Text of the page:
AFTER several days of sustained air strikes against militants’ hideouts in the tribal belt and adjacent settled areas, efforts by the government to engage the Tehreek-i-Taliban Pakistan (TTP) in dialogue have resulted in a temporary truce.

While the development may have given people reason for optimism, the fact is this love-hate relationship entails dangerous consequences in the absence of steadfast political commitment to lead the country out of the present quagmire.

Dialogue for both sides is like a chess game — let’s play ‘talk, talk’. The first peace agreement with the militants in South Waziristan in 2004 culminated in much pomp and circumstance with photographs of military officials standing shoulder to shoulder with tribal elders and fearsome militant commanders.

With the military leadership the sole arbiter of defence policy at the time, not many people knew what was being cooked in the rugged mountains of the country’s strategic backyard.

The military used the media as a conduit for relaying claims that the country’s defence was in safe hands, and that the militants were as patriotic as other Pakistanis.

Back then, and even now, militancy in Fata was mainly considered an outcome of US presence in Afghanistan.

Hence the withdrawal of foreign forces was seen as a precondition to ending terrorism. This, as subsequent events have proved, was wishful thinking, whether born of complacency or an incorrect reading of the situation.

The military signed one agreement after another, but peace remained an illusion. On the contrary, the militants’ power and prestige transcended the boundaries of the tribal belt.

After Musharraf’s departure from the scene in 2008, the new civilian dispensation followed the same path, with the ANP government in Khyber Pakhtunkhwa independently negotiating peace with the Swat Taliban, and claiming credit for undertaking a daunting task.

Although it maintained that all stakeholders were on board, the lack of consensus with the military, and even the central government, was clear.

Despite several rounds of talks in the full glare of the national and international media, the outcome was the same: a military operation.

Whether the ANP through its efforts succeeded in unmasking the militants’ true colours is debatable. What is clear is that the party failed to understand militancy beyond its surface manifestation in the gun-wielding insurgents.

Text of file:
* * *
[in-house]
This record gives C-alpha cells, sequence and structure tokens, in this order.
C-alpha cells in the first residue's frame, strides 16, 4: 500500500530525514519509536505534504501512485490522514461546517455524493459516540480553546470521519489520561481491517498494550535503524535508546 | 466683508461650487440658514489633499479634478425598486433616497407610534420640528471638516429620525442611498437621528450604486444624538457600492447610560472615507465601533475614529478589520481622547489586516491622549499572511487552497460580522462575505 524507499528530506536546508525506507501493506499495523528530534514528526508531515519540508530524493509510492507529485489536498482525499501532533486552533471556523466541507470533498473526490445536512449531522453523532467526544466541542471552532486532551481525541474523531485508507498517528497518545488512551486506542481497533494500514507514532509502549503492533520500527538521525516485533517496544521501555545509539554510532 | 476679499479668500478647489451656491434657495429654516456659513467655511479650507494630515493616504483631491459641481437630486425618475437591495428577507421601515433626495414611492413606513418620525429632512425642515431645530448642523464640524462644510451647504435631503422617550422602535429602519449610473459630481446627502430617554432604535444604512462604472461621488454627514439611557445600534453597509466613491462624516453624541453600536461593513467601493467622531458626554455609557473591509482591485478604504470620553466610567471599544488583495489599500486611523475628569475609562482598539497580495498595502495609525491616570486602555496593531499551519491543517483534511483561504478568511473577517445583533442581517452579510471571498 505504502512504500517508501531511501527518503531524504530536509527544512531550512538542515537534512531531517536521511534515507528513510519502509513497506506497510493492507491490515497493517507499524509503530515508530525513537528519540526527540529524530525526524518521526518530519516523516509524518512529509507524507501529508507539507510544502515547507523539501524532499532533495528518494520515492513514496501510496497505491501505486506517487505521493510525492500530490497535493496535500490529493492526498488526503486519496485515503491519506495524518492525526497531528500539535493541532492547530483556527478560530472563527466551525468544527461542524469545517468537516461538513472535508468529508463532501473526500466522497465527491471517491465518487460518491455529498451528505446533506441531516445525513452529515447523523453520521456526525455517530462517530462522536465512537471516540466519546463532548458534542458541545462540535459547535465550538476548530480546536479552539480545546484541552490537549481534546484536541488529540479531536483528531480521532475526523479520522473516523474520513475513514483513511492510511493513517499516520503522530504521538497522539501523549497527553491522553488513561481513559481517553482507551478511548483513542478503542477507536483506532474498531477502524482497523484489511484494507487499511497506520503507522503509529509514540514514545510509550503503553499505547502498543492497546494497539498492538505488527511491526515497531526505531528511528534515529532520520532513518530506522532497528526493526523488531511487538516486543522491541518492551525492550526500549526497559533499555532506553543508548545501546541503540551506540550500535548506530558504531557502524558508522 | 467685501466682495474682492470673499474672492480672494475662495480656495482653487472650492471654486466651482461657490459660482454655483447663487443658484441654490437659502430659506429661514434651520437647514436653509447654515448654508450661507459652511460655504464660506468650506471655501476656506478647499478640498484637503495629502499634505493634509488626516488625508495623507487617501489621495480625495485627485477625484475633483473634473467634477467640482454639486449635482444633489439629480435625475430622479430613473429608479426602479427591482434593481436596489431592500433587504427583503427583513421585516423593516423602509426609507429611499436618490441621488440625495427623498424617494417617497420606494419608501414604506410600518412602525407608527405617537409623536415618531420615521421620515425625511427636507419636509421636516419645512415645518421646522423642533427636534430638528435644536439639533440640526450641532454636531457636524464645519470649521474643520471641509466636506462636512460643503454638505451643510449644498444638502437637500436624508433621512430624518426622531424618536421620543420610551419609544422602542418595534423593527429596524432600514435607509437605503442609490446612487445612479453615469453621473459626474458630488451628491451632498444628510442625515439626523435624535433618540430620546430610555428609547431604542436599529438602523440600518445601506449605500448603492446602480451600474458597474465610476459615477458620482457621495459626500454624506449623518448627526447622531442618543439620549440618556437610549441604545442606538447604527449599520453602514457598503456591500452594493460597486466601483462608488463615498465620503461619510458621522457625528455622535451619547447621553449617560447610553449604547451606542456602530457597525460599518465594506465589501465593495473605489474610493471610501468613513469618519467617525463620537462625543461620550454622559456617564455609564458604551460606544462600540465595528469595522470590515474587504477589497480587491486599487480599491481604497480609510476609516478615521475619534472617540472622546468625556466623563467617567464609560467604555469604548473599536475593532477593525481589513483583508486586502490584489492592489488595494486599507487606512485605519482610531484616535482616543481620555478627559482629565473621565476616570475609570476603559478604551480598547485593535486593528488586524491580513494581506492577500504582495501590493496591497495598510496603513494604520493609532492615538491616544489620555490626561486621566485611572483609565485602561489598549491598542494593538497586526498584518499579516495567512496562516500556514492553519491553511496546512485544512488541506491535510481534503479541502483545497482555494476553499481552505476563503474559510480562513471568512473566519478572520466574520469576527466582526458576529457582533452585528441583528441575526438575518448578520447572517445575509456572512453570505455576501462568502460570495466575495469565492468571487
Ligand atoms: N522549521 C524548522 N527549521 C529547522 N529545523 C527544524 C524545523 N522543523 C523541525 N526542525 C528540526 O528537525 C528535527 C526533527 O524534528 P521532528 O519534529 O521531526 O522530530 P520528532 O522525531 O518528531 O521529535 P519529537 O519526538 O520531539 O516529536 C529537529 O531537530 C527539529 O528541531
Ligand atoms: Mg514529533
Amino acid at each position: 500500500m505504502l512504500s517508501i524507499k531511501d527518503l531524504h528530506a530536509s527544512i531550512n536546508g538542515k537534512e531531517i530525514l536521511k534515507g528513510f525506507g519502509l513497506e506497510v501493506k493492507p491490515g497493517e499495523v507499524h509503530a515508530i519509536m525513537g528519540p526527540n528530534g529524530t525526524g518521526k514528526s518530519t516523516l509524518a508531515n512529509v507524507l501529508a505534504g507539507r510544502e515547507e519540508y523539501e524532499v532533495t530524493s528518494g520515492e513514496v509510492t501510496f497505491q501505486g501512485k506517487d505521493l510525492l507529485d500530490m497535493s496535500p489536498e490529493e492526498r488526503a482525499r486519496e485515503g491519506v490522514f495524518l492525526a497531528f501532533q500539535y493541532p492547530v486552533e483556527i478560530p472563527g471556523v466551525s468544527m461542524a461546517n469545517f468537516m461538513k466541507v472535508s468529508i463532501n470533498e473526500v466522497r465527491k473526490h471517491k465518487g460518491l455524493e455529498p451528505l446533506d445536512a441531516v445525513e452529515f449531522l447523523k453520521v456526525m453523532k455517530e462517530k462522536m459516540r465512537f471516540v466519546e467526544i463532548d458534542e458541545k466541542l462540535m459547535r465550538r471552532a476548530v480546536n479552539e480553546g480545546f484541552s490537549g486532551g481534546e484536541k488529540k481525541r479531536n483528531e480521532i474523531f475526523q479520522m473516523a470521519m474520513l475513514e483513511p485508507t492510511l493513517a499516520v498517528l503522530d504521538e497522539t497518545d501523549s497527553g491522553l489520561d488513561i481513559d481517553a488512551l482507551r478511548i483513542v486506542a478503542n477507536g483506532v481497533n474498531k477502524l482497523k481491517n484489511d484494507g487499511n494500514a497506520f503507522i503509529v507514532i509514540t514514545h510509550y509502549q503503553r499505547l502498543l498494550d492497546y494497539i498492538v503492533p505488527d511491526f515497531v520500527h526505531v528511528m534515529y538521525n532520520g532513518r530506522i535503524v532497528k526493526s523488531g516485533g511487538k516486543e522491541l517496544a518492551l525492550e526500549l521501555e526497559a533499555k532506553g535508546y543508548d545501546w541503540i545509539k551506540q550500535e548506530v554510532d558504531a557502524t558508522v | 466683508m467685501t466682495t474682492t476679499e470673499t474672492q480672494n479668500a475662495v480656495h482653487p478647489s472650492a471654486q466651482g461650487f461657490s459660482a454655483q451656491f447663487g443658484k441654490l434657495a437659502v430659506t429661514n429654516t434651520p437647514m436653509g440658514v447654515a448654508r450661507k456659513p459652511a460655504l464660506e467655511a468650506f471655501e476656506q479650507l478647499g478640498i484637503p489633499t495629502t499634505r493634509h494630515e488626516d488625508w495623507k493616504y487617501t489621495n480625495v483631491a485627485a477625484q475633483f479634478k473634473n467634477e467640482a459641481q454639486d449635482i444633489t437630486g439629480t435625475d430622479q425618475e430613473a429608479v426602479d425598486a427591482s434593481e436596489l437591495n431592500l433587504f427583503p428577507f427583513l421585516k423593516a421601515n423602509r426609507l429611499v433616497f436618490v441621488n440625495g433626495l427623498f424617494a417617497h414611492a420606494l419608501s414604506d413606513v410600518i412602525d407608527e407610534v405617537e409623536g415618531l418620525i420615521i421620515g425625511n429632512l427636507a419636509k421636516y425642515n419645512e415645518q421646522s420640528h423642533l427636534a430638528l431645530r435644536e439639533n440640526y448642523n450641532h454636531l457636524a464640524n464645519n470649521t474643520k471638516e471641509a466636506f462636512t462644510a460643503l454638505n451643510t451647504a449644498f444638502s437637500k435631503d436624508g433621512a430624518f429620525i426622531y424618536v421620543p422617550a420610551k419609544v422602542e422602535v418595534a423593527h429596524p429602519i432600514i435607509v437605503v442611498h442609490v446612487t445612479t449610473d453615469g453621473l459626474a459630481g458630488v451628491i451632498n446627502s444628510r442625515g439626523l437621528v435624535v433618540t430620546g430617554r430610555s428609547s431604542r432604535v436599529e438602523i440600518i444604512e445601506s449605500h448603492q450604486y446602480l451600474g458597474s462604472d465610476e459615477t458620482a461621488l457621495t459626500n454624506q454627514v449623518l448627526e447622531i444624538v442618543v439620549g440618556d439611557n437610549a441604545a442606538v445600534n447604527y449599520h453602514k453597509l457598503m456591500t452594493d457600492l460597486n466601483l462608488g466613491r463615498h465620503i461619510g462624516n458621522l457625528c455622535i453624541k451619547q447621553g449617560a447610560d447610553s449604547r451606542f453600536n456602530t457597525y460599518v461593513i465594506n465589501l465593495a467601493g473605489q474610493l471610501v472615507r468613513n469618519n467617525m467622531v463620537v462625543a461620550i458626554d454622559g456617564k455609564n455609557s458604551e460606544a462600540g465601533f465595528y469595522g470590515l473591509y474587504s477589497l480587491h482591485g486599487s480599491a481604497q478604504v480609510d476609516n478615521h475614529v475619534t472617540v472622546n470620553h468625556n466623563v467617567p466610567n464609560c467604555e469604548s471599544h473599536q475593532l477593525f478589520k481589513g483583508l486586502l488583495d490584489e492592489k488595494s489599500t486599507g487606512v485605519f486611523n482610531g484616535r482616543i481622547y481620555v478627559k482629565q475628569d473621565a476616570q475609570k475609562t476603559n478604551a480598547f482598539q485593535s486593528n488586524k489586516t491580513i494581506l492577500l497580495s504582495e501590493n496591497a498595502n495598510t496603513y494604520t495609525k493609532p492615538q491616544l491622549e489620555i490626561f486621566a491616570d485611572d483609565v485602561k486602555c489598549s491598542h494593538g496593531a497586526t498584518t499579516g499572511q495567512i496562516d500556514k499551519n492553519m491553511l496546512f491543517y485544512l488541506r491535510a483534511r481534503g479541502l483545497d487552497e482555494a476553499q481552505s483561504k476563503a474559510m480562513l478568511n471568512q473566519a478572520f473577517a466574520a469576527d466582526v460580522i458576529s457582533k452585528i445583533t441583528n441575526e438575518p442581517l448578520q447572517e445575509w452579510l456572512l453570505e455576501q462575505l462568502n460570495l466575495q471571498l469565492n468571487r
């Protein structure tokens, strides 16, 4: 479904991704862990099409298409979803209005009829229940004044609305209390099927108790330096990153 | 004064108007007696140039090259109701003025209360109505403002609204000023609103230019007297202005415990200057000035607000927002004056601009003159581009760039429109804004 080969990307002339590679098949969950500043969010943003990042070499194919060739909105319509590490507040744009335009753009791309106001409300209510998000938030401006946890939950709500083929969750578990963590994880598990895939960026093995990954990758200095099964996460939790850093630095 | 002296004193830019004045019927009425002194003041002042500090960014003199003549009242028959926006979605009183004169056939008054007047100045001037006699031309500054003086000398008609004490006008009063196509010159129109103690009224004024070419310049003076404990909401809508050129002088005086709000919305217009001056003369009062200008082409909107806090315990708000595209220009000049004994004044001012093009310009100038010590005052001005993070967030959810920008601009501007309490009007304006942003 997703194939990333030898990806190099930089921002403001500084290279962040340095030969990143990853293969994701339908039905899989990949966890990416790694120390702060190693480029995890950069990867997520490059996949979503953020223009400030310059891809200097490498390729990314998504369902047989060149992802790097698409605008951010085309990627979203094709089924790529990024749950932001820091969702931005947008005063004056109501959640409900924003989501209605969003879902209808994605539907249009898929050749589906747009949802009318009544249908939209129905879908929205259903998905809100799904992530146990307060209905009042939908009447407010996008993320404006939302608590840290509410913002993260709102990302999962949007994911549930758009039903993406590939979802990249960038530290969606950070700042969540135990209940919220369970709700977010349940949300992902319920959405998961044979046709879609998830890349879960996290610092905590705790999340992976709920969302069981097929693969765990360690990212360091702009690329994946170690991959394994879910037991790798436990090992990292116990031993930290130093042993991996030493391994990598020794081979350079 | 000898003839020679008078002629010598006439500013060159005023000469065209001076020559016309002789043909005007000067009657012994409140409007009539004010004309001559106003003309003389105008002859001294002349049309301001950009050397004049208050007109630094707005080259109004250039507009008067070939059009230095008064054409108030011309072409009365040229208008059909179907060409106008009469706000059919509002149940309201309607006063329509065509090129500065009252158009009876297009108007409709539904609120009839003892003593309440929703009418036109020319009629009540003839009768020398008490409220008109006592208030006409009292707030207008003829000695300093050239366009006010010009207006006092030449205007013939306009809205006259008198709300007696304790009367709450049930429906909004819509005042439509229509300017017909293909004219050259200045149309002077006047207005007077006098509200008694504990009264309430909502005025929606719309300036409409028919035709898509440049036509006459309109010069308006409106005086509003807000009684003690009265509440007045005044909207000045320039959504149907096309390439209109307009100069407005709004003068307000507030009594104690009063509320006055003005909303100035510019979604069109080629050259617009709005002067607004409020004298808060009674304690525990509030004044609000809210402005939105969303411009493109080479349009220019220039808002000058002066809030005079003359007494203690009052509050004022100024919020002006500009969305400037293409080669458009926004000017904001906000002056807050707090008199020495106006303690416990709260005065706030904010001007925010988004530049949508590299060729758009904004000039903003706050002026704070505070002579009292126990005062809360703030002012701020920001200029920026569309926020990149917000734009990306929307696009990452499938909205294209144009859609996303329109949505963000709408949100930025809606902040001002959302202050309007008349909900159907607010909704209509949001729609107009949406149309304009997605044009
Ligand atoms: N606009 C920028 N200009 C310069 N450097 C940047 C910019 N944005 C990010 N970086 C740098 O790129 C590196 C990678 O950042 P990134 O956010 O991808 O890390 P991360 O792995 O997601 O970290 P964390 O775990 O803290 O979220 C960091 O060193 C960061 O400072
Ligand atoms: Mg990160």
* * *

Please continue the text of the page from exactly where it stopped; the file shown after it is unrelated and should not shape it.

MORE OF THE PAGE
In this, the progressive political forces have proved they are no different from the conservative state apparatus: both deal with militancy at face value.

Meanwhile, the Taliban strategy to occupy centre stage is undeniable. Every time they have entered into peace talks, talibanisation gained currency and appeared as an appealing option for the deprived and disgruntled elements of society.

In this situation, blithe disregard for public interest was visible in the way both sides announced their peace committees.

The media-savvy clerics representing the TTP and their media-friendly counterparts representing the government were chosen on the basis of their news value.

By successfully mediating the dialectics of their opposing messages, the government and the Taliban made the entire nation a part of the militant discourse.

Terrorism was replaced by the jargon of peace talks that, in turn, were further decontextualised in the official demand for a ceasefire: a win-win situation for both sides, assumed to be equal and legitimate.

What to make of the peace talks announced every now and then? The Taliban are trained only to pull a trigger.

Peace for them means a brief lull in fighting: a means to an end — if there is any. Talks provide them with time to relocate or regroup but also to mainstream their message.

On the government’s side, however, peace talks are an opportunity for political point scoring, one in which every negotiating party — the military and/or ruling political parties — has looked at peace through the prism of its narrow institutional interests.

In the past, if the military’s lack of coordination with the civilian leadership cost it victory over the militants in the battlefield, the lack of vision on the political dispensation’s part to address structural weaknesses has resulted in an environment conducive to the perpetuation of militancy.

Peace talks and military operations have been followed as the only options to engage militants but no heed was paid to improving material conditions responsible for the rise of militancy.

Militants in Swat swelled their ranks when deprived youths saw in Fazlullah a challenge to the exploitative judicial system and inept governance in the area.

Other than cosmetic measures, what changes were made to the judicial system in Swat once militants left in 2009? Why is there no response to press conferences by Swat residents whose prime irrigated land is being grabbed for establishing a military cantonment? What about growing public complaints against individual soldiers’ involvement in forced marriages and other unacceptable activities in Swat? Why have no judicial reforms been undertaken to punish the many jailed militants who committed heinous crimes against people in Fata and the settled districts?

In fact, peace talks have proved a convenient vehicle for political point-scoring and a reason to carry out military operations.

For over a decade such tactics have further perpetuated militancy by dividing public attention between the binaries of military operations and peace talks.

Given increasing public concerns, especially in militancy-hit areas, the political leadership must demonstrate sagacity and take measures to give people a reason to think along lines other than militancy.

The writer is a journalist.

syedirfanashraf@gmail.com

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